There was a time in evangelicalism when “worldview” sounded exotic and intellectual. The Dutch Reformed traditions had already been looking to Abraham Kuyper (1837-1920) and Herman Dooyeweerd (1894- 1997) but it was Francis Schaeffer (1912 – 1984) who brought the worldview message to those of an evangelical mindset. Schaeffer, who looked exotic anyway with his Swiss knickers and radically un-Baptistic facial hair, talked about the “mannishness of man,” presented an “upper storey / lower storey” history of philosophy (for which he should have at least given a footnote to Dooyweerd), set forth a Christian idea of history, and even talked about art. It seemed that everything around us – all intellectual and cultural endeavors – could all be re-thought and Christianized. At the time, the development felt like it was bringing greater depth and intellectual respectability to evangelicalism and there was a certain excitement as to where it all might lead.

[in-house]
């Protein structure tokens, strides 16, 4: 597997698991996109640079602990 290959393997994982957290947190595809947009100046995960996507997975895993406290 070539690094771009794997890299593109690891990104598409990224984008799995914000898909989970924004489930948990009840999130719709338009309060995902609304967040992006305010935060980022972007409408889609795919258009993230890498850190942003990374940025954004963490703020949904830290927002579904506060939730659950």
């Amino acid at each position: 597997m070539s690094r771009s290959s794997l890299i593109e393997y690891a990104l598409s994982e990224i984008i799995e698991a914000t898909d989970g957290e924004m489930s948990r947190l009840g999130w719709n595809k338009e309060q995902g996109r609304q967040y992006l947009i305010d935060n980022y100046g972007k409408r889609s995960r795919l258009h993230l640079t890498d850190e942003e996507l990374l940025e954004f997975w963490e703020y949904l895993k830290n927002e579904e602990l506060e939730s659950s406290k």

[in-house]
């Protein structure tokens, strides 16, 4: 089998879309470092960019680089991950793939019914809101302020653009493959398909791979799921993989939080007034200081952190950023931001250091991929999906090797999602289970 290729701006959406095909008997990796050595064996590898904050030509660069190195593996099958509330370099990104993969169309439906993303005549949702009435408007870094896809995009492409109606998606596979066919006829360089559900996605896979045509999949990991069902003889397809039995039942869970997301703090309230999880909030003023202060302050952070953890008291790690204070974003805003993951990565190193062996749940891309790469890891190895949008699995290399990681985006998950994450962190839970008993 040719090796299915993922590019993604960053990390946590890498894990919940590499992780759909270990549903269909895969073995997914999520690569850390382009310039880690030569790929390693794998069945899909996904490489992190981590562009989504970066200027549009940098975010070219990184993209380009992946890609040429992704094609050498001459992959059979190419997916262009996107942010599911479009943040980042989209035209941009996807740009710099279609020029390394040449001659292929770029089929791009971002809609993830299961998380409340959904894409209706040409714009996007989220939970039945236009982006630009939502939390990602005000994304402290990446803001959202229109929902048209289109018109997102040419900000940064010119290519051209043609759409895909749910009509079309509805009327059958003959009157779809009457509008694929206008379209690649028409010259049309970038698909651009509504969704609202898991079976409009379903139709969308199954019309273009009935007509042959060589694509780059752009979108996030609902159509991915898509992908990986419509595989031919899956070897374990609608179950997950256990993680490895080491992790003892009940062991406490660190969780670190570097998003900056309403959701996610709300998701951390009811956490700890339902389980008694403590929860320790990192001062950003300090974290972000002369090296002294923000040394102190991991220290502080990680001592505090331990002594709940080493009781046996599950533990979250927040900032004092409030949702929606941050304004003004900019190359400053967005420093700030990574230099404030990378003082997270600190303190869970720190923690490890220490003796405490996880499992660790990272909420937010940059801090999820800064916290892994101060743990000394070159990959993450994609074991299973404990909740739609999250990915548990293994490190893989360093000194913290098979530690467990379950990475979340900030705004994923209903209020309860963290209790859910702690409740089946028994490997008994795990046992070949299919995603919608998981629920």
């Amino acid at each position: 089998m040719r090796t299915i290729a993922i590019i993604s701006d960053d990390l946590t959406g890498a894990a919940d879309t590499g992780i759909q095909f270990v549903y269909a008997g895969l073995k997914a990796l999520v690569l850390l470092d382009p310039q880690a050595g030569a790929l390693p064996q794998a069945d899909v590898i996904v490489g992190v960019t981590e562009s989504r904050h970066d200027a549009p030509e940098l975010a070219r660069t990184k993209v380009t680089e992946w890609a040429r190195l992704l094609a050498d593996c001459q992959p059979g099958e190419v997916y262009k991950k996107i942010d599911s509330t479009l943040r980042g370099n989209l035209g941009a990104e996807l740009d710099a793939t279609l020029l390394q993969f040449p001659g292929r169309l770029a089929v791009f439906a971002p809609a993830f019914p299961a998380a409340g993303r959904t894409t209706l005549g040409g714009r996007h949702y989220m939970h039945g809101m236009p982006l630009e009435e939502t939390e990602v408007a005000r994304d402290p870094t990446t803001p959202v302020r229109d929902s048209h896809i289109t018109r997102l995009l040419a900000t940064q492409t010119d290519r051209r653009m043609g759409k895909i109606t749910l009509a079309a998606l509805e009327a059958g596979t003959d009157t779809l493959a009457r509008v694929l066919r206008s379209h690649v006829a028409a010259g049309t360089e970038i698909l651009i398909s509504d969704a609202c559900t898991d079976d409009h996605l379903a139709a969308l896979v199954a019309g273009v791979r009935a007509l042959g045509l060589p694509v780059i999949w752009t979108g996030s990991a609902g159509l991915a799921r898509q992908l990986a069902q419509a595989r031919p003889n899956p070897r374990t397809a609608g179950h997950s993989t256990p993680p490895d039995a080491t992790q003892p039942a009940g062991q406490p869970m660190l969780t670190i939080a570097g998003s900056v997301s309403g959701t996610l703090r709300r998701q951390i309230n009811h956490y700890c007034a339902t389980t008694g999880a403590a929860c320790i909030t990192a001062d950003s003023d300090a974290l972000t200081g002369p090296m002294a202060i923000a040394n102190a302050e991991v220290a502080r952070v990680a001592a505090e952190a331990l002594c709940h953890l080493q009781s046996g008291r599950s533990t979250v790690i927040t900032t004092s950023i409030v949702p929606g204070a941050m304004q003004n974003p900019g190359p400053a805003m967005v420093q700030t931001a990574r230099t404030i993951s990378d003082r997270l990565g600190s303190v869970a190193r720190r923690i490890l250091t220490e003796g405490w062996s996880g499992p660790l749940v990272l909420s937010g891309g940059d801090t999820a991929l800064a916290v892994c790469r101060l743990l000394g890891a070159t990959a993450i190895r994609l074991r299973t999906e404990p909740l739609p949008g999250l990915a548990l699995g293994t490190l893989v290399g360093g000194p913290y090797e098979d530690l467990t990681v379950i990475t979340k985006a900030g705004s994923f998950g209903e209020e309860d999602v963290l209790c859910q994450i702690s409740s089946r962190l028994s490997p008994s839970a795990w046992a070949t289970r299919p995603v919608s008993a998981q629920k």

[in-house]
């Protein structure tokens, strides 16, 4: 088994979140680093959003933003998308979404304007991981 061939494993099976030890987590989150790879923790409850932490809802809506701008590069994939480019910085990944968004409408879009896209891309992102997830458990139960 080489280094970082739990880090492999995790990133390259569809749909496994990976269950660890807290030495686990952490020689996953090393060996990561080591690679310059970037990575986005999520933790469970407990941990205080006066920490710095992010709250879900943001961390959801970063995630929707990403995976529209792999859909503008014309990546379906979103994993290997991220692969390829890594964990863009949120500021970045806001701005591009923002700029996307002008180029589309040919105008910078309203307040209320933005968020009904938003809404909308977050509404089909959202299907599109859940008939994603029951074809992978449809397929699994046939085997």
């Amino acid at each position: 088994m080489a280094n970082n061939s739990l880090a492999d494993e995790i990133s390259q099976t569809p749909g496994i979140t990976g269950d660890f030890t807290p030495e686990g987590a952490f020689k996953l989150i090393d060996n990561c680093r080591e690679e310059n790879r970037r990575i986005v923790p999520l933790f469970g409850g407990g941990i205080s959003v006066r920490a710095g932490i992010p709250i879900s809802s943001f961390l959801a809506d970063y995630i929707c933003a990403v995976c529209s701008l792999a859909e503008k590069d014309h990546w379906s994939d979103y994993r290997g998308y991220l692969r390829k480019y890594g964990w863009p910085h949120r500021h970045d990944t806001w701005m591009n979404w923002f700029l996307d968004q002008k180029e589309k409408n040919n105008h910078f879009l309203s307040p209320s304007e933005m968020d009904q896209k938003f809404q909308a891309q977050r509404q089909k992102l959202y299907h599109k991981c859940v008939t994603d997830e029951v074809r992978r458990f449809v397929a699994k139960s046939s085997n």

At some point worldview must have become divine because now it’s omnipresent. There are small group studies on worldview, Sunday School classes on worldview, sermons on worldview, and even political events probing the worldviews of Republican presidential candidates. More evangelicals know what “worldview” means than know what “systematic theology” means. If you ask an evangelical about worldview he’ll at least get off to a strong first step, whereas if you ask him about his church’s statement of faith he’ll probably give you an odd look. There are even confessional churches whose average member can tell you more about worldview than their church’s confession or catechism.
This quick comparison invites a number of questions. For example, if there are such things as systematic theologies, confessions and catechisms, why does the church even need worldview studies? Isn’t it a bit problematic, to say the least, that an essentially philosophic concept has supplanted what have historically been the church’s summaries of what has been revealed to us? One wonders if worldview is on the edge of becoming the quasi-confession that unites otherwise disparate churches who identify themselves as evangelical.
So, “We Are the Worldview” but there’s a serious question of whether we should be. In the coming weeks we’ll explore this concept, following the maxim that anything this popular must have some problems.